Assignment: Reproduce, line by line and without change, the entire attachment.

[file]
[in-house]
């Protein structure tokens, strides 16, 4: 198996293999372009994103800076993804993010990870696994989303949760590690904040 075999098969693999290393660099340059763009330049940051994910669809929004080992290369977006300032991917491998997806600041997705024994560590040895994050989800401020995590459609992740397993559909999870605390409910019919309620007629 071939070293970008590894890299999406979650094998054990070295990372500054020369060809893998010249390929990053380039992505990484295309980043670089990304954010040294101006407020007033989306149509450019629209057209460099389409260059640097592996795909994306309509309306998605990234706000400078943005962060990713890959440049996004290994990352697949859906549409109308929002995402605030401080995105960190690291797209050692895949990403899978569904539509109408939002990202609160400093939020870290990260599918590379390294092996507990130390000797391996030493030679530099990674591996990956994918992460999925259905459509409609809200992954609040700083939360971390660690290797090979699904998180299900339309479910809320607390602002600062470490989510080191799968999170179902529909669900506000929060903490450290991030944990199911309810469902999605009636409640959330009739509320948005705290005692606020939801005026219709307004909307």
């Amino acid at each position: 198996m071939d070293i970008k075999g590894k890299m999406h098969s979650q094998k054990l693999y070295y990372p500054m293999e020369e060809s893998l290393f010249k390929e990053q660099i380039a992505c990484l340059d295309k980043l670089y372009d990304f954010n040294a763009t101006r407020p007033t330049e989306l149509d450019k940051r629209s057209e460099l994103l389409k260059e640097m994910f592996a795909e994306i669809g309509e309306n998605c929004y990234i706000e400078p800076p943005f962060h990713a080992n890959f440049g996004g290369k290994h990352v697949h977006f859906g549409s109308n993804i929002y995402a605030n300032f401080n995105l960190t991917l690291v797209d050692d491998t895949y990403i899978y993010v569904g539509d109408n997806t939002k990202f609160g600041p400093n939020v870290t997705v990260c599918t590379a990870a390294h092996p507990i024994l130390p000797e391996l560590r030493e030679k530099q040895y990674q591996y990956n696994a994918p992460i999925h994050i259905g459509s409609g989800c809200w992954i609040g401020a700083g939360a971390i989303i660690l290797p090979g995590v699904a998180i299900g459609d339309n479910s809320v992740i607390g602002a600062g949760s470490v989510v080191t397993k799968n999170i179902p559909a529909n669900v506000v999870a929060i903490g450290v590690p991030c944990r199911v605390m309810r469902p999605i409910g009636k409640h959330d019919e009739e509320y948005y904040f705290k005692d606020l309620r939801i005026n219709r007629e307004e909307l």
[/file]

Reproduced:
[in-house]
């Protein structure tokens, strides 16, 4: 198996293999372009994103800076993804993010990870696994989303949760590690904040 075999098969693999290393660099340059763009330049940051994910669809929004080992290369977006300032991917491998997806600041997705024994560590040895994050989800401020995590459609992740397993559909999870605390409910019919309620007629 071939070293970008590894890299999406979650094998054990070295990372500054020369060809893998010249390929990053380039992505990484295309980043670089990304954010040294101006407020007033989306149509450019629209057209460099389409260059640097592996795909994306309509309306998605990234706000400078943005962060990713890959440049996004290994990352697949859906549409109308929002995402605030401080995105960190690291797209050692895949990403899978569904539509109408939002990202609160400093939020870290990260599918590379390294092996507990130390000797391996030493030679530099990674591996990956994918992460999925259905459509409609809200992954609040700083939360971390660690290797090979699904998180299900339309479910809320607390602002600062470490989510080191799968999170179902529909669900506000929060903490450290991030944990199911309810469902999605009636409640959330009739509320948005705290005692606020939801005026219709307004909307």
């Amino acid at each position: 198996m071939d070293i970008k075999g590894k890299m999406h098969s979650q094998k054990l693999y070295y990372p500054m293999e020369e060809s893998l290393f010249k390929e990053q660099i380039a992505c990484l340059d295309k980043l670089y372009d990304f954010n040294a763009t101006r407020p007033t330049e989306l149509d450019k940051r629209s057209e460099l994103l389409k260059e640097m994910f592996a795909e994306i669809g309509e309306n998605c929004y990234i706000e400078p800076p943005f962060h990713a080992n890959f440049g996004g290369k290994h990352v697949h977006f859906g549409s109308n993804i929002y995402a605030n300032f401080n995105l960190t991917l690291v797209d050692d491998t895949y990403i899978y993010v569904g539509d109408n997806t939002k990202f609160g600041p400093n939020v870290t997705v990260c599918t590379a990870a390294h092996p507990i024994l130390p000797e391996l560590r030493e030679k530099q040895y990674q591996y990956n696994a994918p992460i999925h994050i259905g459509s409609g989800c809200w992954i609040g401020a700083g939360a971390i989303i660690l290797p090979g995590v699904a998180i299900g459609d339309n479910s809320v992740i607390g602002a600062g949760s470490v989510v080191t397993k799968n999170i179902p559909a529909n669900v506000v999870a929060i903490g450290v590690p991030c944990r199911v605390m309810r469902p999605i409910g009636k409640h959330d019919e009739e509320y948005y904040f705290k005692d606020l309620r939801i005026n219709r007629e307004e909307l």